😵😳🤭 It’s among the heaviest of the models I tested, at 3.6kg, and you do notice the difference. But it more than makes up for it in suction power: despite being cordless, this vacuum has the same Vortex Technology technology as the most powerful of the conventional Miele vacuum cleaners. On testing, it is tangibly more powerful than most other cordless vacuums and sucked up more dust and grime than I thought possible across linoleum and wooden floors and carpets alike. The only reason it doesn’t rank higher on this list is cost – although it is currently on sale at Amazon.
Why should I get a cordless vacuum?
😵😳🤭 When cordless vacuum cleaners first came out, they weren't very good: they had a low run time and poor suction. Over the past few years, however, they have improved dramatically. These days, you can get suction as effective as a corded device; battery life of up to an hour; and a whole host of attachments for versatile cleaning – but you do have to pay a little more to do so.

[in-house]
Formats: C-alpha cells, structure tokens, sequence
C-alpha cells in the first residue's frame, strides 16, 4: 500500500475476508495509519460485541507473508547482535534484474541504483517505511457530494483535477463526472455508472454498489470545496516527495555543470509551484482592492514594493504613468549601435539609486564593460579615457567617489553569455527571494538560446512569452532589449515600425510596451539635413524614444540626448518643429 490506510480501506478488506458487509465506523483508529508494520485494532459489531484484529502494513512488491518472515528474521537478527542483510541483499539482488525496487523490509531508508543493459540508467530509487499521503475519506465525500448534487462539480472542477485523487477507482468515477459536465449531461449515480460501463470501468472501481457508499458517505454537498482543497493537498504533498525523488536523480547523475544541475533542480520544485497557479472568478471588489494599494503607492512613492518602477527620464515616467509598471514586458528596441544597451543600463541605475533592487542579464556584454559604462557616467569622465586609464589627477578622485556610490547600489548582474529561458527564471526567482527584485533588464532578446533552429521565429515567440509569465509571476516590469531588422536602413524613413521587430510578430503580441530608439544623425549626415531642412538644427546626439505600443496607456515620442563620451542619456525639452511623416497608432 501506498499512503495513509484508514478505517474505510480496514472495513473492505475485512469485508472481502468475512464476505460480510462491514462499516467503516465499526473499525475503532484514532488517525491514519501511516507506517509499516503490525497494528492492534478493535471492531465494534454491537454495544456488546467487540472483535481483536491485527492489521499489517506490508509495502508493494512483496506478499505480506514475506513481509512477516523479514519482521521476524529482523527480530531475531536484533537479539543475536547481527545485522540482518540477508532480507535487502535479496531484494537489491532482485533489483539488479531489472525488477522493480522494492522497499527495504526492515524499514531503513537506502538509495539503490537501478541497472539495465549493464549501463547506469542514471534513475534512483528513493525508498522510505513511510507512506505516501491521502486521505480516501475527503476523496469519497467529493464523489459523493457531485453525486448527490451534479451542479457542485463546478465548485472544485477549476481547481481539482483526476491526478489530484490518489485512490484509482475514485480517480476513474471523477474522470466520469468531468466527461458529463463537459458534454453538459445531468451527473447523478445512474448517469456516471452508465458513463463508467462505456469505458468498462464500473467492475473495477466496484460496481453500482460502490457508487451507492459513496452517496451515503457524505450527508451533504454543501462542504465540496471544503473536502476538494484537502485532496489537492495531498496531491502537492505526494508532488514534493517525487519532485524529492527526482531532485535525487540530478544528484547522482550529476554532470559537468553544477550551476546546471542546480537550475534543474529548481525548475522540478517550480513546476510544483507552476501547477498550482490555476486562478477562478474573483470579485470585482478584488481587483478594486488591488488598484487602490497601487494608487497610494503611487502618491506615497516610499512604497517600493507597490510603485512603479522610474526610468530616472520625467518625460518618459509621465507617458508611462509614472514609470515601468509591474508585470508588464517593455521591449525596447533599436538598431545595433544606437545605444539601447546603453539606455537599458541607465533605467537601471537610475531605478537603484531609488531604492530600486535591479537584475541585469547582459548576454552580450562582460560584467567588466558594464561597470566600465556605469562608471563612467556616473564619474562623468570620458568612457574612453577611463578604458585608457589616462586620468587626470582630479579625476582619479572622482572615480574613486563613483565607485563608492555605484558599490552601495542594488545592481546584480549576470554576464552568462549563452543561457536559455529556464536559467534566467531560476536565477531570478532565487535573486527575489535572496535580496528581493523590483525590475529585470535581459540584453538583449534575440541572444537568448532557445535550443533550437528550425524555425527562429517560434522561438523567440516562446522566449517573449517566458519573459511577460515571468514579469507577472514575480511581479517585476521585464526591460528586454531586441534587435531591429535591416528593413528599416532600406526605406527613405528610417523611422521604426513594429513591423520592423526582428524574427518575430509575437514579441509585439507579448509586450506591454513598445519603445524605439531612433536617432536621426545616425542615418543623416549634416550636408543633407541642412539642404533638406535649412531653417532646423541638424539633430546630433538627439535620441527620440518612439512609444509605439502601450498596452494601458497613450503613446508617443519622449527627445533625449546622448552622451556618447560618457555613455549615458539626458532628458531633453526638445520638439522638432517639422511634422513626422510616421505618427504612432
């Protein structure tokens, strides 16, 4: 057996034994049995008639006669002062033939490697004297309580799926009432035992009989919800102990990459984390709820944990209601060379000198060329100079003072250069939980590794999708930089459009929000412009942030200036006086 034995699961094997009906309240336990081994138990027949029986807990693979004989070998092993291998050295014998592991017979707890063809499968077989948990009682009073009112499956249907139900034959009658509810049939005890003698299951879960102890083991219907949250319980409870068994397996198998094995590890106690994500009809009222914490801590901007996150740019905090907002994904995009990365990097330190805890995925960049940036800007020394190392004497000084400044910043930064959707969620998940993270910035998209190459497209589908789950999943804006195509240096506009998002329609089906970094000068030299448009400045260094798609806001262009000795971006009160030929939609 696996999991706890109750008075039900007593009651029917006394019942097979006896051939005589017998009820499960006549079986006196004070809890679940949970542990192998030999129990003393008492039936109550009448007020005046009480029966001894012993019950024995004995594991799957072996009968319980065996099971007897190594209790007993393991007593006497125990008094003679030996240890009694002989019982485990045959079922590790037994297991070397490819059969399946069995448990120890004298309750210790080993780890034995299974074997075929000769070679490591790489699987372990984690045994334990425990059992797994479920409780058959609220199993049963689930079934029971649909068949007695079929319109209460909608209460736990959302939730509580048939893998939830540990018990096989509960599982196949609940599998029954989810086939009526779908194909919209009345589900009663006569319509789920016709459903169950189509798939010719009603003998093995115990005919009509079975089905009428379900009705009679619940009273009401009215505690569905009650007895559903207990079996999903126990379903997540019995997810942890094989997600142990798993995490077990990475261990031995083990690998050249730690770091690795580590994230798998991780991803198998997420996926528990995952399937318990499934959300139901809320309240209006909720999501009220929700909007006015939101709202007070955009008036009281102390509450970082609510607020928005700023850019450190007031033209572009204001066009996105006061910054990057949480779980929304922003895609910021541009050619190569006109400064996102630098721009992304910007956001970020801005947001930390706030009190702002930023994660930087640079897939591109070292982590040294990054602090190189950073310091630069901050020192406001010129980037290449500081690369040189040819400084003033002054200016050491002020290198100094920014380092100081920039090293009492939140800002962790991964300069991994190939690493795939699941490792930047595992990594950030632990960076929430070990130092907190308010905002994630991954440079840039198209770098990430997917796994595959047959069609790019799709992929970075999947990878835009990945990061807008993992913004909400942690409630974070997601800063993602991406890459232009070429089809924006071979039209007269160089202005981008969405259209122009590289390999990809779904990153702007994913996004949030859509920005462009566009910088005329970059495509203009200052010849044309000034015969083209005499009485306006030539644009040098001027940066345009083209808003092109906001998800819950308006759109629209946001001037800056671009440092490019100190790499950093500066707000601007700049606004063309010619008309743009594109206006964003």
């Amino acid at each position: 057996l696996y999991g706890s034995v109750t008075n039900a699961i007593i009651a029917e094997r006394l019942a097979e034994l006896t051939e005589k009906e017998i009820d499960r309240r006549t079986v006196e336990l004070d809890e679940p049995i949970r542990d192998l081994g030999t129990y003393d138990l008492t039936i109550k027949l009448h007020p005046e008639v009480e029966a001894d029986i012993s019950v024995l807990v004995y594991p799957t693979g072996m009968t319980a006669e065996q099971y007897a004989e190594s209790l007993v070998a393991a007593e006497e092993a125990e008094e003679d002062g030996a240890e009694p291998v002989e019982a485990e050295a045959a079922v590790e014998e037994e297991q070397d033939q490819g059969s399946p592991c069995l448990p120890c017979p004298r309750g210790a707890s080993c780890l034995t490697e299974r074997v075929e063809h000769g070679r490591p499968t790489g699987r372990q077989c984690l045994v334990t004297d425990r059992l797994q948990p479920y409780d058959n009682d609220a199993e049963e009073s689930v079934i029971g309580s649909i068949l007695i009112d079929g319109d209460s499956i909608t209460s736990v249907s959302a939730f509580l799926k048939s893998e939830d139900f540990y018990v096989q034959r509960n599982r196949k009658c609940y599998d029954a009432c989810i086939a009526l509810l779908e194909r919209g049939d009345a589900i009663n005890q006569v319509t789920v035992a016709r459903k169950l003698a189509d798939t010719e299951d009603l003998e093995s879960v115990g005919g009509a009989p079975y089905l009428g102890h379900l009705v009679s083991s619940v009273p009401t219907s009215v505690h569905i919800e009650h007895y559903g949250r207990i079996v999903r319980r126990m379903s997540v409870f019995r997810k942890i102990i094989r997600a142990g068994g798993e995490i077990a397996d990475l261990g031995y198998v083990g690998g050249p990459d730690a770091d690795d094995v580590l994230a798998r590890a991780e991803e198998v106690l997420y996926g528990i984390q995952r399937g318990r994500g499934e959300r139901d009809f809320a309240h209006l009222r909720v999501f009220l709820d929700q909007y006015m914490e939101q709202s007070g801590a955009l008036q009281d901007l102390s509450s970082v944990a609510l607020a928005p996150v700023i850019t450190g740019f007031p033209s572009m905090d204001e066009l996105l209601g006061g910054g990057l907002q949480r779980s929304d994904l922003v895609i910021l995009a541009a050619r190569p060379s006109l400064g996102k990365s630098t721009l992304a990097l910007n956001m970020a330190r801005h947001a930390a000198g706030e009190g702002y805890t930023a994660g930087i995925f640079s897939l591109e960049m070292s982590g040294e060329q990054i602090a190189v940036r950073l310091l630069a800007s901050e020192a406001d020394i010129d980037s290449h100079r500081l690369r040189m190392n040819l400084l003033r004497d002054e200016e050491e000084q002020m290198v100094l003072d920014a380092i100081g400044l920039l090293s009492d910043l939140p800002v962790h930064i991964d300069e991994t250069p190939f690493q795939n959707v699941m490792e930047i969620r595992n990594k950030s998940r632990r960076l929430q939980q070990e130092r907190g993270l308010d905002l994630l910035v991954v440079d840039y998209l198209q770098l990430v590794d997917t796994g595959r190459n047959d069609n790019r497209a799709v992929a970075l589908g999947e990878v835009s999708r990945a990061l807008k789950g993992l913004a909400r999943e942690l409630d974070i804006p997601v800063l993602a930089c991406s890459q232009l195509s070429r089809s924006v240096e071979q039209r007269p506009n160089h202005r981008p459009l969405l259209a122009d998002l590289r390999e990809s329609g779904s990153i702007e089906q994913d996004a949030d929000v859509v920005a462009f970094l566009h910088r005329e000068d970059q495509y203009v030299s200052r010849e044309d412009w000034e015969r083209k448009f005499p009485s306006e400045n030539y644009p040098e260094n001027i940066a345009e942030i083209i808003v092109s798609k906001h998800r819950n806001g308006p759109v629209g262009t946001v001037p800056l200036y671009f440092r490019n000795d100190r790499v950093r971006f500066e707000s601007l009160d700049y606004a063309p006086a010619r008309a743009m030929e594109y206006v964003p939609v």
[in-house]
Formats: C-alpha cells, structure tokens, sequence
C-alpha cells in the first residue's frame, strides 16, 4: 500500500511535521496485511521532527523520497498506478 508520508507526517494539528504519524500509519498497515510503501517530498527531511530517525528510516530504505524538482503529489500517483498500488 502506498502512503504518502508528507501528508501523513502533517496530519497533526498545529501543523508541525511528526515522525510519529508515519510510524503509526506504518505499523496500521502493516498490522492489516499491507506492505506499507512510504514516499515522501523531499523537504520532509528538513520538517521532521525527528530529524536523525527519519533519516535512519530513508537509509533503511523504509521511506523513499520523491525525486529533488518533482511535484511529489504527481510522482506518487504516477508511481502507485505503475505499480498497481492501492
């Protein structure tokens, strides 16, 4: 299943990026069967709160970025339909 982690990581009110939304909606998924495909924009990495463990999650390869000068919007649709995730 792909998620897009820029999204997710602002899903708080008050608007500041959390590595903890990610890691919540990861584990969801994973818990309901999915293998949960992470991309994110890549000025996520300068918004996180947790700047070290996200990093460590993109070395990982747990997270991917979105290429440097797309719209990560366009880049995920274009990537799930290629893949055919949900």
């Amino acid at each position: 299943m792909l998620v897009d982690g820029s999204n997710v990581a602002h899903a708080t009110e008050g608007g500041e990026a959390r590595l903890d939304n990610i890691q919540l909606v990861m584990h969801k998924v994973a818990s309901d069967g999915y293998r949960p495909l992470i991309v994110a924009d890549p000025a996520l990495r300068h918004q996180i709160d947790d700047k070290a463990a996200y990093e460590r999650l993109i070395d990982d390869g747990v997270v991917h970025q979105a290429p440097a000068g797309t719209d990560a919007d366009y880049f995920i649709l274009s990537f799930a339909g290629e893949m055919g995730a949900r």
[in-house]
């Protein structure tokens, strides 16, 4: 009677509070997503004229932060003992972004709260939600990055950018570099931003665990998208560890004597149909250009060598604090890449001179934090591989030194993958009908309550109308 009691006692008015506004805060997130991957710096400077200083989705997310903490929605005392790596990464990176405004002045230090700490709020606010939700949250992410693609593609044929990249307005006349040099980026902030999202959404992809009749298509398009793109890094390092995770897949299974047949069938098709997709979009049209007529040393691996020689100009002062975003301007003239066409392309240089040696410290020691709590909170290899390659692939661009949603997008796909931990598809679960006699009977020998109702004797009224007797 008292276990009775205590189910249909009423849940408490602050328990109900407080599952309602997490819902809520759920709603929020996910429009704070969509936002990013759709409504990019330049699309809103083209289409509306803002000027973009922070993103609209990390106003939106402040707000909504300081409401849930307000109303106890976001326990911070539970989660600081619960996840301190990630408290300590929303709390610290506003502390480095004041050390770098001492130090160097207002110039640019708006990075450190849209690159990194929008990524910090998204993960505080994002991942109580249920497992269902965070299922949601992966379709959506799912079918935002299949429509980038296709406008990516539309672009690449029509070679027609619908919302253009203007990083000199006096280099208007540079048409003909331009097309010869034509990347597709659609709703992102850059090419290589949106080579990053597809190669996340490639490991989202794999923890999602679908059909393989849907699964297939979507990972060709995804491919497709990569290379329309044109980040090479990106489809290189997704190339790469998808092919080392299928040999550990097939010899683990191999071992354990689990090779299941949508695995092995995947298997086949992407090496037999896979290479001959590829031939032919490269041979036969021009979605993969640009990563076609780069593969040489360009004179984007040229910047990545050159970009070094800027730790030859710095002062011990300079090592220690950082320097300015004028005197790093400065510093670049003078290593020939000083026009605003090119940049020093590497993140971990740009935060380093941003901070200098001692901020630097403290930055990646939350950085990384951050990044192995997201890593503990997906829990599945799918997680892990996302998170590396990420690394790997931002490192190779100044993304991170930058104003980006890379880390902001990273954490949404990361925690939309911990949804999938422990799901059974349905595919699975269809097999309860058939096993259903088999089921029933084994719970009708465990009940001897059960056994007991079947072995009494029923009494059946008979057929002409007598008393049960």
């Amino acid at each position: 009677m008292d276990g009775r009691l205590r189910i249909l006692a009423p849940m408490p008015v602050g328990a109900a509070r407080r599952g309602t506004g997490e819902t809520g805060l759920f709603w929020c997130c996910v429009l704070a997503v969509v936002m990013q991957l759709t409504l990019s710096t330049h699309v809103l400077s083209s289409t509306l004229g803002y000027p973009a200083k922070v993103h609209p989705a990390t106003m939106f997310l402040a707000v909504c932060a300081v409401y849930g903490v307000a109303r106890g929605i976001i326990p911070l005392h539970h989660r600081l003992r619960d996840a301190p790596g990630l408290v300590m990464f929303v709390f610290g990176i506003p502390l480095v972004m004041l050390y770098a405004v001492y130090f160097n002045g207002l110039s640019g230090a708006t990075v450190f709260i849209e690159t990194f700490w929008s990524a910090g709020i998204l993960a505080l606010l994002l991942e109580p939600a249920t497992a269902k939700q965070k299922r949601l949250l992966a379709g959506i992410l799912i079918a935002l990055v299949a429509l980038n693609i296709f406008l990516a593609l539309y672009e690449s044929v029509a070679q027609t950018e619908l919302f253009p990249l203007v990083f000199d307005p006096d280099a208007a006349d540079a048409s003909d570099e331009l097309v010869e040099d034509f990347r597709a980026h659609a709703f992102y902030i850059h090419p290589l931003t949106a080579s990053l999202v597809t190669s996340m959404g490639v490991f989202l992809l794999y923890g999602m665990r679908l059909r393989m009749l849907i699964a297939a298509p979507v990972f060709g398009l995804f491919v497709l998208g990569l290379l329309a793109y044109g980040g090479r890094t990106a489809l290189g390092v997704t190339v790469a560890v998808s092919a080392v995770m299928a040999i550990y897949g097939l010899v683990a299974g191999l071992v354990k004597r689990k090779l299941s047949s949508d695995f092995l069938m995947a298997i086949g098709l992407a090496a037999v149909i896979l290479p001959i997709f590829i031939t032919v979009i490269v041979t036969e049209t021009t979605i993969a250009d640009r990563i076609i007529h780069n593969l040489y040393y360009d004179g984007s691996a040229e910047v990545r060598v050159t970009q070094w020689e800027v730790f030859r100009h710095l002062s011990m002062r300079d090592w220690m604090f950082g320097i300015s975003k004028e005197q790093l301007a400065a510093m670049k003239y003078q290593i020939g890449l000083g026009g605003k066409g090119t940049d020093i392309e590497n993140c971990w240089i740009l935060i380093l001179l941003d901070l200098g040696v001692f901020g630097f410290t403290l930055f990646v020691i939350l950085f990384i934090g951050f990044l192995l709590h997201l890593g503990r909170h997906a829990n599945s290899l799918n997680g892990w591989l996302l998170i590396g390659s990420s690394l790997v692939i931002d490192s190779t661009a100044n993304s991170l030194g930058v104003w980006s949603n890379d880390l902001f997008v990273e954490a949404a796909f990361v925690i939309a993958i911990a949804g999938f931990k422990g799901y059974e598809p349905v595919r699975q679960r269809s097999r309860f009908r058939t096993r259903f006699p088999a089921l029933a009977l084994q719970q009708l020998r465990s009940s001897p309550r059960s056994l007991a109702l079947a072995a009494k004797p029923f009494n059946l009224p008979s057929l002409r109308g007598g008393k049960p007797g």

😵😳🤭 However, the biggest draw is convenience – a cordless vacuum cleaner allows you to clean little and often rather than doing one weekly deep clean, and to easily spot-clean dust or spillages without the faff of dust bags and cables.
😵😳🤭 A good cordless vacuum cleaner should come with further attachments like crevice tools for skirting and other tight corners; dusting brushes; and a docking and charging station. You could use a brush for table tops, for example. Just attach it to the handheld section and get rid of all those crumbs in no time at all.